The Lead Up
It was nearly 3:00 pm on a Thursday: time for the weekly all-hands staff meeting where 60 of my co-workers gathered to hear departmental updates. The IT crew set up the big screen TV to connect us with a dozen more colleagues in the Vancouver office. On a typical Thursday, we’d all trickle into the kitchen, grab a cookie, and listen to the CEO’s announcements, followed by updates from the department heads. But this Thursday was different…
My normal routine on Thursdays was to check in with my front desk staff and chat with them for a few minutes before the meeting. As I stepped out of the elevator, I felt an eerie vibe right away. Just before I got to reception, two very tall, thin men in suits walked abruptly past the front desk without saying a word, completely ignoring our company’s sign-in policy. (Our Chief of Security was with them, so I thought this was especially weird.)
My staff were shocked and super confused, they didn’t know what to do. I came up to the desk and they said in a panic: “Those men just walked in, they walked right past us without saying anything and they didn’t sign in! What’s going on?”
Of course I had no clue either. I told them I didn’t know and that we would likely find out in a few moments at the weekly meeting.
The Main Event
We headed to the kitchen with our ‘spidey senses’ going off like crazy. Some people were there that we’d never seen before: a tall, thin, white-haired, older (but quite fit) lady, and presumably her team. I heard whisperings from a few of my co-workers. “What are those people doing here?” “Who are those people?” Even the Chief Operating Officer didn’t seem to know. I looked at the big screen where our Vancouver staff were gathered and noticed that there was a group of strange people in their office as well.
Our CEO stood up at the front to speak. The first words out of his mouth were: “Today, we are shutting down operations of Seeker Solutions.” I don’t remember what he said after that, it’s all pretty much a blur. I saw he teared up a bit as he continued to speak for a bit, as a million thoughts ran fast through my head.
I felt a flurry of emotions right at that moment, but I tried to keep myself calm, composed and centered as best I could. I was sitting at the very front of the room: I looked behind me to see all of my coworkers. All I remember was seeing tears, mascara running down women’s faces, and a few people hugging.
The next thing I remember was the lady with the white hair at the front of the room, explaining what would happen next. She offered to answer any questions and one of my staff members asked: “Who will let all the people we’ve been dealing with know that we’ve been shut down?” The lady replied: “That would be a good question for the CEO,” and she turned around to look for him, but he was gone.
I remember feeling anger towards this woman, acting as if she knew how we felt, reassuring us that she knew what we were going through and to keep calm as she and her team helped us through this transition. (Yeah right, I thought…)
On a brighter note, something that I remember clearly was Carlos. We had been planning a staff chili dog event before the upcoming long weekend and I guess he was pretty excited about it. After the lady had finished speaking, he ran cheerfully up to the front of the room, grabbed the microphone and said: “Awww, well, I guess we won’t be having chili dogs now,” in a true Carlos sarcastic tone. Everyone kind of laughed as he broke the stunned silence. Then he gave a short, warm and fuzzy speech about how it had been such a great time for him, working with all of us, and how he would miss our smiling faces every day.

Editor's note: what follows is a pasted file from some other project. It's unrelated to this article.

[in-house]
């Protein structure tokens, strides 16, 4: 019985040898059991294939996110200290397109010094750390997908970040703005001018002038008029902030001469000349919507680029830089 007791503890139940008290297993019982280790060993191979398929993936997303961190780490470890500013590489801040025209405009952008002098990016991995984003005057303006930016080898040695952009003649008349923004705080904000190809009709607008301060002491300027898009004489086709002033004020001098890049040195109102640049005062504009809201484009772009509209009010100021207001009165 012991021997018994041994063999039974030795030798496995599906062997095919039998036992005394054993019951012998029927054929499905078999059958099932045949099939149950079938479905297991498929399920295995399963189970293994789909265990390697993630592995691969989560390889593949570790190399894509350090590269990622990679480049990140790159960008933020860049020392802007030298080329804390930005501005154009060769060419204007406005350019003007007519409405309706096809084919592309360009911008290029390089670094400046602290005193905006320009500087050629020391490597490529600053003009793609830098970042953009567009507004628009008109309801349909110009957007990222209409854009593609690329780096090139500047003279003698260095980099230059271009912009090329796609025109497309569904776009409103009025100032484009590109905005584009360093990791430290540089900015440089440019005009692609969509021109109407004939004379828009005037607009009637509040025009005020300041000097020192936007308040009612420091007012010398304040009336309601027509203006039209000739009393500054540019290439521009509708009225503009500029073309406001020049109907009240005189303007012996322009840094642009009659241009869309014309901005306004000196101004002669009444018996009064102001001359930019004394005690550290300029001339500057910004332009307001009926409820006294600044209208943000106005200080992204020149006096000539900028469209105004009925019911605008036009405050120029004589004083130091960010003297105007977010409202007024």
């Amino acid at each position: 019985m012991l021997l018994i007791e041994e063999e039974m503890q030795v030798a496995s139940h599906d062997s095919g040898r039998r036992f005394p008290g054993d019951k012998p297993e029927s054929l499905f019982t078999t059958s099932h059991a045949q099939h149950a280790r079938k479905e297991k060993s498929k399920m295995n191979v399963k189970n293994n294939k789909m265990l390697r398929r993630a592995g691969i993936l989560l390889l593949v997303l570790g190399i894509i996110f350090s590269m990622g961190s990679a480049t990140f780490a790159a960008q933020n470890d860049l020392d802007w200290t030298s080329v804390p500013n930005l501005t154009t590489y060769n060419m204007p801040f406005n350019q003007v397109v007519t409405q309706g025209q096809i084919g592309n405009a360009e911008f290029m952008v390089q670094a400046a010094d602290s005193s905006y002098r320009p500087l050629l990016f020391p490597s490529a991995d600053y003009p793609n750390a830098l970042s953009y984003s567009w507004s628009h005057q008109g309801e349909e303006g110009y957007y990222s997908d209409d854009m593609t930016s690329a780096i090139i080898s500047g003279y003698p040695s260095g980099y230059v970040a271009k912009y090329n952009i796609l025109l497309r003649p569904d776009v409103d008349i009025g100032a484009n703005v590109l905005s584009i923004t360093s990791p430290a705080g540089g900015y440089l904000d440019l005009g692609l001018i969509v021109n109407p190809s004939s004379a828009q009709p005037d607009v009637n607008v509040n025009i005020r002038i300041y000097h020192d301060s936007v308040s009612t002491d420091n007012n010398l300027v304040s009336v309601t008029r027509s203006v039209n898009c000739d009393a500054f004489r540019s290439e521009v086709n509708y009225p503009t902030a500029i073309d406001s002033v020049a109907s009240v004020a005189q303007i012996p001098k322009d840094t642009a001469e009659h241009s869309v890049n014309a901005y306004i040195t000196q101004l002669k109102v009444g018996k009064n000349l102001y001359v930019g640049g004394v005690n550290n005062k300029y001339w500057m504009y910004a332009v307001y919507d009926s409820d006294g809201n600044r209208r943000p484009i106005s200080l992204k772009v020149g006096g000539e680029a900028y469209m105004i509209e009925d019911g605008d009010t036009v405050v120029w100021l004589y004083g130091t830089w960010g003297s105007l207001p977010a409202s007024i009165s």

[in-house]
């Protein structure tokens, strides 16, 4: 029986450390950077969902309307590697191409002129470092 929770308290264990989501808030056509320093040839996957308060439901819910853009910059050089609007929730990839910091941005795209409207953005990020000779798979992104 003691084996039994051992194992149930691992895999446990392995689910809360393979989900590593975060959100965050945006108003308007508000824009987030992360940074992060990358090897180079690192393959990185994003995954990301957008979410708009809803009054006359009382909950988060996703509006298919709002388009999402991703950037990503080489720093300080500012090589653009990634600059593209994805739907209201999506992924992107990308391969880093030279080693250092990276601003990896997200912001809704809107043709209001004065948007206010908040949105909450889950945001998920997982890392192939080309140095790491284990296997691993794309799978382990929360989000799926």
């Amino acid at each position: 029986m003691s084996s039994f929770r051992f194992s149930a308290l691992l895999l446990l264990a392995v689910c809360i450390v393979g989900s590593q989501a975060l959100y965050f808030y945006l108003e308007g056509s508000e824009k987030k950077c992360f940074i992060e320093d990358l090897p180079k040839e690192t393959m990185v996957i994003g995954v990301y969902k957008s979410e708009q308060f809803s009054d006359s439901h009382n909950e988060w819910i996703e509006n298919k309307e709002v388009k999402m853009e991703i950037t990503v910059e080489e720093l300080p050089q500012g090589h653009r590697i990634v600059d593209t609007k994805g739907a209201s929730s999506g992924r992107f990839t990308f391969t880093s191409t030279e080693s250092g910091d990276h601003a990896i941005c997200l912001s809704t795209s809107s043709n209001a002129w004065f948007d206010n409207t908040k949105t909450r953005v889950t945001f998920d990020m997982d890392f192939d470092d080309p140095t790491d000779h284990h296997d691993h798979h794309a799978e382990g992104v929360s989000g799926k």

Several people stayed in the kitchen for a while, mourning, and saying their goodbyes. I saw a lot of strong faces and a lot of teary eyes. Everyone grabbed their severance and information packages at the back of the room. They were arranged in alphabetical order on a long table, with the team of people who were handling the shut-down standing behind. (At least that part was sort of well organized.)
Word got around for everyone to head over immediately to one of the local bars. At the time, alcohol for a lot of people seemed like a great idea. The group of us who were there spent time reminiscing, worrying, talking and reflecting about what had just happened and what would be next for all of us.
After the company closed, weeks and months later I saw many people floundering, looking for work. There were super talented people that took ages to find a position. There were some people who I thought were kind of douchey that found a position right away. Then there was that guy I mentioned in an earlier post, who reeked of such desperation that “he would do anything for anyone” and we all ended up avoiding him.
I realized that we just didn’t know what to do at the time., Everyone was panicked, crying, scared and spinning in circles wondering what would happen next? How would they pay their bills? Who would hire them? What would happen if they didn’t find something? Panic all around!
All these concerns are normal, but they don’t need to be there when you have a process that you know works. My goal is to show you a process, so if you ever find yourself in that situation (or a situation like it, where you’re jobless and alone) you can sit back, relax, and say “Okay: it’s time to roll up my sleeves and get to work, but I’m chill because I know exactly what to do.”
If you’ve got to the end of the post, wow. (It’s a long one, I know.)
I’d love to hear from you; have you ever been through a company shutting down? What was the worst thing, or the best thing, that came out of it for you? Looking forward to hearing your comments!
In Work & Life,